The same people who made the allegations gave a Metro contract to a contractor blamed for these road works. They have given contracts to companies blacklisted by the BMC. The standing committee meetings are anyway transparent. One has to award contracts to the lowest bidder otherwise he will challenge it in courts. Also, corporators have no role in awarding contracts. Awarding tenders is the administration’s work. Corporators don’t have any role to play in it. Also, if corporators reject a particular proposal, the municipal commissioner can overturn the decision. To begin with, the administration brings the proposal. A corporator doesn’t bring a proposal. Now, all works of the BMC are available online for the public’s perusal. So, bring transparency in the state government too by putting up remarks of all ministers and secretaries online. Bring transparency in that. Put file notes online.
That way, one should speak about the promises that other parties are making as well. For example, the Ram Mandir issue in Uttar Pradesh. We don’t do that. We have implemented everything that we have promised. This time I felt after collecting property tax for so many years we have reached a comfortable financial state. So there is no reason to keep collecting property tax from these people. So, we have not decided to scrap it. Also, it is not just property tax. It comprises 8 to 10 different taxes – a general tax, an education cess, a street tax. Now on street tax, the BJP says it will waive that and on the other hand the party says it will maintain the level of the property tax. How will they keep the property tax stable on one hand, but scrap the street tax on the other?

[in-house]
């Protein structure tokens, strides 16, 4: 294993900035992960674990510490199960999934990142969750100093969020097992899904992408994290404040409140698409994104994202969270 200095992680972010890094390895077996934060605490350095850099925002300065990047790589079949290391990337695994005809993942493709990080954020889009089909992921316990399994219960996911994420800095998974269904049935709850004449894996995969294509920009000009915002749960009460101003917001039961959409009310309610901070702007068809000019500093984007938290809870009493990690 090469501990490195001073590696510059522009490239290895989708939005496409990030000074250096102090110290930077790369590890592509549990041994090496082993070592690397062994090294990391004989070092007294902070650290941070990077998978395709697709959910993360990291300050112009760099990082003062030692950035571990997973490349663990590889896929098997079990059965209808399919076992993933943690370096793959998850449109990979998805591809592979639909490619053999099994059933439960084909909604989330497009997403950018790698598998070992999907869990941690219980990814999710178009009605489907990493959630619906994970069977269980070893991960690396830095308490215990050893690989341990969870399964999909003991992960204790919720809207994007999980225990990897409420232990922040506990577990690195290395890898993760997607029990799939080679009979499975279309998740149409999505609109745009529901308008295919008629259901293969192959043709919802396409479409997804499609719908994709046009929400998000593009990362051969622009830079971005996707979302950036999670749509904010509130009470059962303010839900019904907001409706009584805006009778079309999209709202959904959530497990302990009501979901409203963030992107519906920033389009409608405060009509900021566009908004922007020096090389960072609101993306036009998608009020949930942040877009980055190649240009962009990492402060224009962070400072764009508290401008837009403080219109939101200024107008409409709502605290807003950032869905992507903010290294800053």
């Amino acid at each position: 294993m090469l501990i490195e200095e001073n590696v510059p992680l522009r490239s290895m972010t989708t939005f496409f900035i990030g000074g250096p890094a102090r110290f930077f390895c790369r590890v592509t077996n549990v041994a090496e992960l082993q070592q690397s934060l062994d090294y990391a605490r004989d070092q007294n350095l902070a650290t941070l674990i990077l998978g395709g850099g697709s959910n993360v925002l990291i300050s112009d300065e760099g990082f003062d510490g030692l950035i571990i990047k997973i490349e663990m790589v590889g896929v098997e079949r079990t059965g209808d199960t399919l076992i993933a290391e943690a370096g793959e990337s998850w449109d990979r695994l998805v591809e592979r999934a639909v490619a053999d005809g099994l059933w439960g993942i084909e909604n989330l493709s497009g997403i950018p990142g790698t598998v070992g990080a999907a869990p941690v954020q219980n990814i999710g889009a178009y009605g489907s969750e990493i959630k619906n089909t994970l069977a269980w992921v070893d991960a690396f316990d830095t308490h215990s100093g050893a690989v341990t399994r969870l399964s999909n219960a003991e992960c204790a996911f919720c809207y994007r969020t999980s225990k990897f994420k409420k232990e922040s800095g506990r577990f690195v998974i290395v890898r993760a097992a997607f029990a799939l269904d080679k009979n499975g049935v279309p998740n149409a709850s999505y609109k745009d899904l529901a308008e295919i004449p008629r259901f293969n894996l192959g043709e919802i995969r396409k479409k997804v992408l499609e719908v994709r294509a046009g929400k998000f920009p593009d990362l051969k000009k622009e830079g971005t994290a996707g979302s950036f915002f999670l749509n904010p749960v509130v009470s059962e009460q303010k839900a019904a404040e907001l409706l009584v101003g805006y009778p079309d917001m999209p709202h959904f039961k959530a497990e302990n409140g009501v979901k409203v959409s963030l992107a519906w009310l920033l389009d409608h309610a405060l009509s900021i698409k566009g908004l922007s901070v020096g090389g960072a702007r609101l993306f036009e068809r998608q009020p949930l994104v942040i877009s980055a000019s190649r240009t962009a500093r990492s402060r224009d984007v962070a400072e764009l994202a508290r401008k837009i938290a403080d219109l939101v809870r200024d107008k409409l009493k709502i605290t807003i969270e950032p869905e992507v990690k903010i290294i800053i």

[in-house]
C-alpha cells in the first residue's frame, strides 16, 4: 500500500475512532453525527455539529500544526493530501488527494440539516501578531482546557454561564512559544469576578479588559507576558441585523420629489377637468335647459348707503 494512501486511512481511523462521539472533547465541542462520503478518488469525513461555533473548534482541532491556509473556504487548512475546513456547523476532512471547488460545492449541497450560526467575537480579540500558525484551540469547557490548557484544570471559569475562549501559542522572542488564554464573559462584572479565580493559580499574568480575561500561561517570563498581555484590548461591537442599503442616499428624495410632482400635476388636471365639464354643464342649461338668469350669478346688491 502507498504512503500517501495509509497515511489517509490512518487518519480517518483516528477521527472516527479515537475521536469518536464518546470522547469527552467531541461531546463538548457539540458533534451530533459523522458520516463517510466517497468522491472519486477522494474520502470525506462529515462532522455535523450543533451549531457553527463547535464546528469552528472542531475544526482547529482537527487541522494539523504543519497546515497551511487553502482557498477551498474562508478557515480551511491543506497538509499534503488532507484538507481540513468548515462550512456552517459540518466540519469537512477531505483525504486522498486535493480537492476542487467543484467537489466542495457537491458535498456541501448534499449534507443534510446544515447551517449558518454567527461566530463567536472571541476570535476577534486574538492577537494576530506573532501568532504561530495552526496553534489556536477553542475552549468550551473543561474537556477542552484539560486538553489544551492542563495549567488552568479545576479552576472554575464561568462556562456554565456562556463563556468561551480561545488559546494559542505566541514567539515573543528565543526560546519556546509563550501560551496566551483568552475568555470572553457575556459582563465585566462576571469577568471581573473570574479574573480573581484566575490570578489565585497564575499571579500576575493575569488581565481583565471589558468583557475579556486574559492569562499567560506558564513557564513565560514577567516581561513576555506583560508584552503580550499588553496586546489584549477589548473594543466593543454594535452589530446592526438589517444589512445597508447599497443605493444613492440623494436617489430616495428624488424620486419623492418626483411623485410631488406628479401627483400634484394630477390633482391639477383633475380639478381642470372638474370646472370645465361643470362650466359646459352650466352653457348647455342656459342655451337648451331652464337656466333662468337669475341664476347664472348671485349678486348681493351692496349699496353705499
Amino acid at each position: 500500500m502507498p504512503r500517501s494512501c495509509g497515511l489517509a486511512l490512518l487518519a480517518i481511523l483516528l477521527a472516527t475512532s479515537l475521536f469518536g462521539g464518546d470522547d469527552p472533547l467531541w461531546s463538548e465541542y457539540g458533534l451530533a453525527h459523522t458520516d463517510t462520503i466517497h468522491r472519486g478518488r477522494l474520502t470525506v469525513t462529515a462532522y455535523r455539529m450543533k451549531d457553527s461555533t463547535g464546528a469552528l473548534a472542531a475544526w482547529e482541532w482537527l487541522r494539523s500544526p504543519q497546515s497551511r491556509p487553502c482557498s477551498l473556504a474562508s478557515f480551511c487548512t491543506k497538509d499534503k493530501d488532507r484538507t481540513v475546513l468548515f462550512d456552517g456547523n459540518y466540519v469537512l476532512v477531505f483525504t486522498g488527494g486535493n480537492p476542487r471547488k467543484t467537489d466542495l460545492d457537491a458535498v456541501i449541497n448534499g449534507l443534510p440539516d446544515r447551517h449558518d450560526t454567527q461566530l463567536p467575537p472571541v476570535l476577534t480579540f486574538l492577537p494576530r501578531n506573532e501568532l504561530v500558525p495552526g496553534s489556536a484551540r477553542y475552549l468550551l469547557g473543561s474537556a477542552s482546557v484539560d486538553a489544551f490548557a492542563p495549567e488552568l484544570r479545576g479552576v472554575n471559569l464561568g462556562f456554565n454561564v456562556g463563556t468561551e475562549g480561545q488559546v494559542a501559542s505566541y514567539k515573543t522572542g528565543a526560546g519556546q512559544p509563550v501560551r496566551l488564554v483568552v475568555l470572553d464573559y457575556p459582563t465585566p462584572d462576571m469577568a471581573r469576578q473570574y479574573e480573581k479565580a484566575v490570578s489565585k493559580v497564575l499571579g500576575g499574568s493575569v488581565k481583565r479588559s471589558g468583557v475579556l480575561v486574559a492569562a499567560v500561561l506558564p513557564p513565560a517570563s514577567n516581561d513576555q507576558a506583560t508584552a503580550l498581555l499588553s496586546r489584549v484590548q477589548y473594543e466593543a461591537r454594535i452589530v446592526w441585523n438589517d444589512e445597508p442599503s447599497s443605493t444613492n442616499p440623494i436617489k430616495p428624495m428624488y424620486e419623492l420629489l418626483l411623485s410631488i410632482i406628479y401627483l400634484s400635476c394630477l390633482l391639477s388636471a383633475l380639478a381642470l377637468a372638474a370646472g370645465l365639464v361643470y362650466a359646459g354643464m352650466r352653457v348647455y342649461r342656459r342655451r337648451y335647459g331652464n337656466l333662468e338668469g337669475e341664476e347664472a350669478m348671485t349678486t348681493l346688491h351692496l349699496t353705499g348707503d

It is true that the scrapping of taxes will impact the BMC’s revenue, but there are other provisions that I have thought of. It is feasible even if octroi is scrapped. I have studied everything and only then made promises. I have three major promises — rebate in property tax, free bus travel for uniformed students and a healthcare scheme—that can impact finances, but I have made them only after studying the entire situation. I am not saying I will make water free because we cannot manufacture water, and realise what the cost of procuring water is. During drought if we did not have Middle Vaitarna dam, we would have been in a fix. Even now, we don’t have permissions for Gargai and Pinjal dams.
Honestly, I don’t have such dreams. I don’t have personal dreams. My one dream is to get a Shiv Sena chief minister in Maharashtra. But I am not one to run away from responsibility. If it suddenly comes up, I will step forward. But that is not my personal dream. In 2014, there was a sudden situation that demanded me to step up.